He also advocates for quickly extending vaccines to the next priority groups if resources are available. "I think we need to be ready to move quickly from the early groups to add in the second and third tiers of groups. I think the prioritization serves an important function, it really does matter for those most at risk to get vaccinated first, and for health care workers to get vaccinated first," he said.
"And I think opening it up, and where there is personnel available to vaccinate a larger group of people, and there are vaccines available, we shouldn't be holding back, especially if the demand from the earlier groups is starting to slow."
But Lipsitch also emphasizes that providing clear communication about how people can get a vaccine is key to a successful rollout.
"There is a need to use a range of different approaches to reach people and make it easy for them to get access to the vaccine. And the internet is great, but it is not great for everyone -- those who don't have it are those who are of an age that they find it hard to navigate," he said.
Dr. Richard Besser, a former CDC director who in now president and CEO of the Robert Wood Johnson Foundation, is focused on equitable access to the vaccine.
"I worry that opening the floodgates so that, you know, 100 million people are now eligible for vaccination, may create a situation in which our numbers look really good, but those people who are keeping our food supply going, our transportation systems going, they're doing home health care, that these individuals will not be reached by vaccine distribution systems," Besser said.
"And the incredible health disparities we've seen in this pandemic, where Black Americans, Latino Americans, Native Americans are getting infected, hospitalized and dying at rates that far surpass the proportion of the community -- that that will continue and could, in fact, widen."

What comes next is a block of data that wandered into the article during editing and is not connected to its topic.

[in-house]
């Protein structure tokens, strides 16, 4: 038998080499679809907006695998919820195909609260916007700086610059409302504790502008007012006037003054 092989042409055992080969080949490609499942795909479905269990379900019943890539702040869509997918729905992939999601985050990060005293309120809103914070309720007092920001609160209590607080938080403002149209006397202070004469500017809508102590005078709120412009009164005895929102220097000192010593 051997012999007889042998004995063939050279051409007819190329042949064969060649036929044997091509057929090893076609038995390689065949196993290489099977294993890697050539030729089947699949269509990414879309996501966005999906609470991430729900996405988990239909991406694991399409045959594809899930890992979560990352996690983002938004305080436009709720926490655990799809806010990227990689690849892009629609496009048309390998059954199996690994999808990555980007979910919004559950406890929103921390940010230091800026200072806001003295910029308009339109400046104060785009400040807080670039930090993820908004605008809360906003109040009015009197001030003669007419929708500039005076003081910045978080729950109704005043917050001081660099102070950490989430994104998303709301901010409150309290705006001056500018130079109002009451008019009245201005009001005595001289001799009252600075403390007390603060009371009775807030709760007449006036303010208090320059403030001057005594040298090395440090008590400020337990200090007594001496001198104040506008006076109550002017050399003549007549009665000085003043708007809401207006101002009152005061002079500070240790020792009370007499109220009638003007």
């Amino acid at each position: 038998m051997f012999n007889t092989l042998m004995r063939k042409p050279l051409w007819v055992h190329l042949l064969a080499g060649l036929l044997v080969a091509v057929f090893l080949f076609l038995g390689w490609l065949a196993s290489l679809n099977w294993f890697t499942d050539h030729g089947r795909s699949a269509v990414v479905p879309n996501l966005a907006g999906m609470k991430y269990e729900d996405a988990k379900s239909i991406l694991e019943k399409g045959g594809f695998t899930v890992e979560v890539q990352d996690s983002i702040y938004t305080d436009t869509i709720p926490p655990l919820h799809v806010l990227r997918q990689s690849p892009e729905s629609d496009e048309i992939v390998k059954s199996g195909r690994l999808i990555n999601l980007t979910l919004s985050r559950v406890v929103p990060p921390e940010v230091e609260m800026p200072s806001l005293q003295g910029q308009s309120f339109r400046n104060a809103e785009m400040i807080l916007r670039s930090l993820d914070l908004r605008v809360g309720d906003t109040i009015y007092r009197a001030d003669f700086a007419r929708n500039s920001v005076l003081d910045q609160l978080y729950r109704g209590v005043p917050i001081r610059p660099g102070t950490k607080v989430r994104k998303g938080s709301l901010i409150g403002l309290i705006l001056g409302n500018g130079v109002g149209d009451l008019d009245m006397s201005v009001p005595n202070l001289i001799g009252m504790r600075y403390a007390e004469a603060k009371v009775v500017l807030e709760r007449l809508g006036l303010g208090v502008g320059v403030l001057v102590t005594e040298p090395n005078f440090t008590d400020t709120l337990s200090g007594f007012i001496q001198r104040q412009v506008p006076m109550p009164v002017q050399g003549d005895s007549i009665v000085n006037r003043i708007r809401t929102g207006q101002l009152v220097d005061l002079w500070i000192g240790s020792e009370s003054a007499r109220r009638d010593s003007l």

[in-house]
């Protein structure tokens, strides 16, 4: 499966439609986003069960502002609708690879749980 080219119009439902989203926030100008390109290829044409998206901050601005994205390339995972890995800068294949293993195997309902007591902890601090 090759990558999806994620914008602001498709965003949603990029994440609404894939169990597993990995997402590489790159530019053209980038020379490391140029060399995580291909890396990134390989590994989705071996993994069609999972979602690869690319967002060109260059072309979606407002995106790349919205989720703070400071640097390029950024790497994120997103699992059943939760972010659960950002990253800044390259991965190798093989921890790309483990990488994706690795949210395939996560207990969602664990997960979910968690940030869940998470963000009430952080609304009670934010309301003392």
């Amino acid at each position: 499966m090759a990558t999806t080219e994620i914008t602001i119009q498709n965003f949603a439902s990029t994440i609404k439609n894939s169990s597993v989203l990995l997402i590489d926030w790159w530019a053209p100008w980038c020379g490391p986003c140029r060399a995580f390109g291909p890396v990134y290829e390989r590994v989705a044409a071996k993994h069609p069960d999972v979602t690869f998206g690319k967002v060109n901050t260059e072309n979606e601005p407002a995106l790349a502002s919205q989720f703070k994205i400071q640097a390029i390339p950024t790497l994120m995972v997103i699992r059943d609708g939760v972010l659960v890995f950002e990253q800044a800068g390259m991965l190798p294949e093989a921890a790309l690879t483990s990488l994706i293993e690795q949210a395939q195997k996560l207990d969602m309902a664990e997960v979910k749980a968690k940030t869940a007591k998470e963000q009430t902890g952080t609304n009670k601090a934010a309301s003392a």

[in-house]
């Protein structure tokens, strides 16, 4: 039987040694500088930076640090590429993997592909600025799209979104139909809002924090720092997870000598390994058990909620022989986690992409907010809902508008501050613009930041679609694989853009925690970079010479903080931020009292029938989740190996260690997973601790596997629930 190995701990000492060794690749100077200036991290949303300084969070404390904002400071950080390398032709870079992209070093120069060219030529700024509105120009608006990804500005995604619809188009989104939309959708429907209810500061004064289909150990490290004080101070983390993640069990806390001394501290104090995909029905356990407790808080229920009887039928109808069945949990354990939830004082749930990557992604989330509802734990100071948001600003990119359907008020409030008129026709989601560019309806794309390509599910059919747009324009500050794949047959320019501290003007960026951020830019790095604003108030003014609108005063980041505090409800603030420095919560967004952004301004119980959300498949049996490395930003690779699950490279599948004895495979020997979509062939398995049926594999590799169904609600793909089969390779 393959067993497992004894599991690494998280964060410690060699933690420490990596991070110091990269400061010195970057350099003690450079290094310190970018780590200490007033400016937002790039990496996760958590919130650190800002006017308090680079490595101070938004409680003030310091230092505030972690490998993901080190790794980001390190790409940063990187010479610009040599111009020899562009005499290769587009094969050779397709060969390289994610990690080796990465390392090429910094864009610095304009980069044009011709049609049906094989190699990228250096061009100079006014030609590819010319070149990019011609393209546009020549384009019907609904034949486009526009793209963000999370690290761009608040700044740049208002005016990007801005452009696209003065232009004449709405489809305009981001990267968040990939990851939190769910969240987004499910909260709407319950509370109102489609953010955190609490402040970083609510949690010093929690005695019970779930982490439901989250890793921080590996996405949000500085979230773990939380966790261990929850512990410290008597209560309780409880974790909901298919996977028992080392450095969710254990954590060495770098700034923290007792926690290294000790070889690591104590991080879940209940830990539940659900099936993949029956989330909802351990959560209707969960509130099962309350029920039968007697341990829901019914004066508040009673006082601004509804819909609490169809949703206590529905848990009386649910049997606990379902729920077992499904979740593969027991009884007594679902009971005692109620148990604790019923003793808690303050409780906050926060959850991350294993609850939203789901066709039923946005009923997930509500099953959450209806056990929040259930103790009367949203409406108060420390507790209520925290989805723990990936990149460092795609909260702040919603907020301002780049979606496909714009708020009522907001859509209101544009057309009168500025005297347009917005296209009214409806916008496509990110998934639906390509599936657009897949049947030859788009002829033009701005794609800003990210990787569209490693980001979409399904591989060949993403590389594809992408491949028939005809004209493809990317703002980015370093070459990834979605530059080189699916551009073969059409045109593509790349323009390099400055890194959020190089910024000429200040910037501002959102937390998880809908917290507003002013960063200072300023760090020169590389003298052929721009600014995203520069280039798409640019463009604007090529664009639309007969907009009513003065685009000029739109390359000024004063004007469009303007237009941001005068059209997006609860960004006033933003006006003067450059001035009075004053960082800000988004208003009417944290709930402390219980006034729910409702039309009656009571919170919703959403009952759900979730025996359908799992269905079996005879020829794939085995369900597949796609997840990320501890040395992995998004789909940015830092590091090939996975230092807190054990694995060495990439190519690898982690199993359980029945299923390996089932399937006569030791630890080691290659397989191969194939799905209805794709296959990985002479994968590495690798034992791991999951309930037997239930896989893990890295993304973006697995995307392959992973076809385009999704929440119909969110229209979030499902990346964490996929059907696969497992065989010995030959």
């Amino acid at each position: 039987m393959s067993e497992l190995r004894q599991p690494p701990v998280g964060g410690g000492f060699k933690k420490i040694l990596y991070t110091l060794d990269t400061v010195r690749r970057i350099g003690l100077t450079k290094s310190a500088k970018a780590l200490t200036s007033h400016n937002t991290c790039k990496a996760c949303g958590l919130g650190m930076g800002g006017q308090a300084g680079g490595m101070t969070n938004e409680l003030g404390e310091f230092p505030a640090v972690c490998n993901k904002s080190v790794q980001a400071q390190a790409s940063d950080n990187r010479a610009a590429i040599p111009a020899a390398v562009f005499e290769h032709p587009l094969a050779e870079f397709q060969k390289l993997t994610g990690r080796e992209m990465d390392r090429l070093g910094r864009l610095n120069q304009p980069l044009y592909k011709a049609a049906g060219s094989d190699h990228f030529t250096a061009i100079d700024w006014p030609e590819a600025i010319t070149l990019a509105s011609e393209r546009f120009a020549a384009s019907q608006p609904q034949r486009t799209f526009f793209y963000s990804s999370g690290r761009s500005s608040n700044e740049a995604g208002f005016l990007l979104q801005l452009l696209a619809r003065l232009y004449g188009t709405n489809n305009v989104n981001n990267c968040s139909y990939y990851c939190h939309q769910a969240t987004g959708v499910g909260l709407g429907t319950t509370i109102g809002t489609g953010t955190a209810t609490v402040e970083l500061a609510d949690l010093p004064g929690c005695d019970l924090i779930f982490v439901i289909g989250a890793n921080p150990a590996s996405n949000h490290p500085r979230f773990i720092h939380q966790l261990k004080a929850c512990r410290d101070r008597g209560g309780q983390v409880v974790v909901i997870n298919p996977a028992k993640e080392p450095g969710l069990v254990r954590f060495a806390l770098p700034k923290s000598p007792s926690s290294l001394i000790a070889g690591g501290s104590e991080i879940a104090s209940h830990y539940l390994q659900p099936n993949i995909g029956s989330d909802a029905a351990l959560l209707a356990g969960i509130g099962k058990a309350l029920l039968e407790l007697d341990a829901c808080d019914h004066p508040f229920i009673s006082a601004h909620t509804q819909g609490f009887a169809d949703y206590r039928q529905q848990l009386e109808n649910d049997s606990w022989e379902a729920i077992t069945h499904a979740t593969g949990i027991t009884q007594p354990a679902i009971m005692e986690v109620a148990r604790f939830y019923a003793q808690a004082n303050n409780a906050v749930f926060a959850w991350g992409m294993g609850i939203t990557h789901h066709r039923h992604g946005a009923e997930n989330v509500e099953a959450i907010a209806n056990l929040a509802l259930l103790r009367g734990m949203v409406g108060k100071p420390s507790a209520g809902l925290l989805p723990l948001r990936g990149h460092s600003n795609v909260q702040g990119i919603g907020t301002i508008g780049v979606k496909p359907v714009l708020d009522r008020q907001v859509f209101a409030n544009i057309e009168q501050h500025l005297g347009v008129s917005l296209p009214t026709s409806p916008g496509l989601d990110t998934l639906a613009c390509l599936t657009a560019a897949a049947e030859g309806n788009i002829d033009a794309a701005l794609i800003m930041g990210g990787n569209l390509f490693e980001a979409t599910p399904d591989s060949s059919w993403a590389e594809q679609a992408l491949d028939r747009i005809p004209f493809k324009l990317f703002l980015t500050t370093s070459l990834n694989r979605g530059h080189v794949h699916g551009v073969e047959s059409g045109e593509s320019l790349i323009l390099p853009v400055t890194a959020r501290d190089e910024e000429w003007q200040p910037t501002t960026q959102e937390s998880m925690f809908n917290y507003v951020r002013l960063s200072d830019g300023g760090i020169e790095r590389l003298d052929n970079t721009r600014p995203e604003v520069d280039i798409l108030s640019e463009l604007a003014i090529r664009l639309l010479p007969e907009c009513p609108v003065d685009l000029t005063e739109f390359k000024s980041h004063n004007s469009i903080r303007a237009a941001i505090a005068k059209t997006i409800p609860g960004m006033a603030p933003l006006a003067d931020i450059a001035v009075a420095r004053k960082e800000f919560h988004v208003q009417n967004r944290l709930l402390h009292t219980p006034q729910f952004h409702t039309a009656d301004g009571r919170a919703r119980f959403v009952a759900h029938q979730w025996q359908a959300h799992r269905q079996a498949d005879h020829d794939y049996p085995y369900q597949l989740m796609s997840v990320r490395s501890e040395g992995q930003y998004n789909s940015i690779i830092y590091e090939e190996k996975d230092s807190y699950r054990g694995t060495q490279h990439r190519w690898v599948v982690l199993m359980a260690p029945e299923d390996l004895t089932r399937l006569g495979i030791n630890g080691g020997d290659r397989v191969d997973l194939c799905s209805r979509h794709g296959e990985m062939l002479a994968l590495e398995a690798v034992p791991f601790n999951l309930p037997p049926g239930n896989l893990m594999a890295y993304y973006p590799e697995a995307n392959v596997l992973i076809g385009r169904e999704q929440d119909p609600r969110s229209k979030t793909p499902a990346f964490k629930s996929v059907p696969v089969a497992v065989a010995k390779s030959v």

Offering transportation to vaccination sites and keeping vaccination clinics open 24/7 could help combat health disparities, he said.
Besser also believes collecting vaccine data could play a role in equitable distribution.
"One of the pieces, though, that I haven't heard enough discussion of and it's critically important, is collection of data that can be broken down by neighborhood, by zip code, by race, by ethnicity, by gender, so we can see where vaccine is going and where it's not. That will allow us to know where additional resources have to be directed to meet needs."
Beyond the physical distribution and administration of vaccines, both Lipsitch and Besser stressed that vaccine hesitancy is a challenge that will need to be addressed head on.
Most educators, children and parents would probably agree that distance learning is but a shadow of its in-person counterpart, educationally speaking. Yet it's a reality that many school-age children in this country have had to adapt to since this spring, when Covid-19 forced many states, counties and cities to shutter school buildings rather than risk disease outbreaks. Not only is learning affected, but there are no opportunities for critical social interactions. Additionally, distance learning provides none of the additional support that many children need or rely on, such as school meals and adequate supervision. Biden promised on Thursday to help get elementary and middle schools back open within his first 100 days.
School closures are "nothing short of a national emergency," said Joseph G. Allen, an associate professor at Harvard T.H. Chan School of Public Health and the director of the school's Healthy Buildings program. He's also the chair of the Lancet's Covid-19 commission task force on safe work, safe schools and safe travel.
Allen, who this summer helped put together a study of risk reduction strategies to help schools reopen safely, said he would like to see them reopen before the 100 days Biden has pledged.
To do that, Allen outlines two crucial steps.
First, "you must have universal masking in schools. And we are well beyond the point where any mask will do: three-layer surgical mask for teachers and adults who are higher risk. A surgical mask with a cloth mask on top of it can get you over ninety-one percent removal efficiency for particles," he said.
The second part of the equation is addressing ventilation and airflow issues. "Aerosols -- respiratory aerosols that people breathe -- can build up indoors and they will accumulate unless they're removed through ventilation or cleaned out of the air through filtration," he said.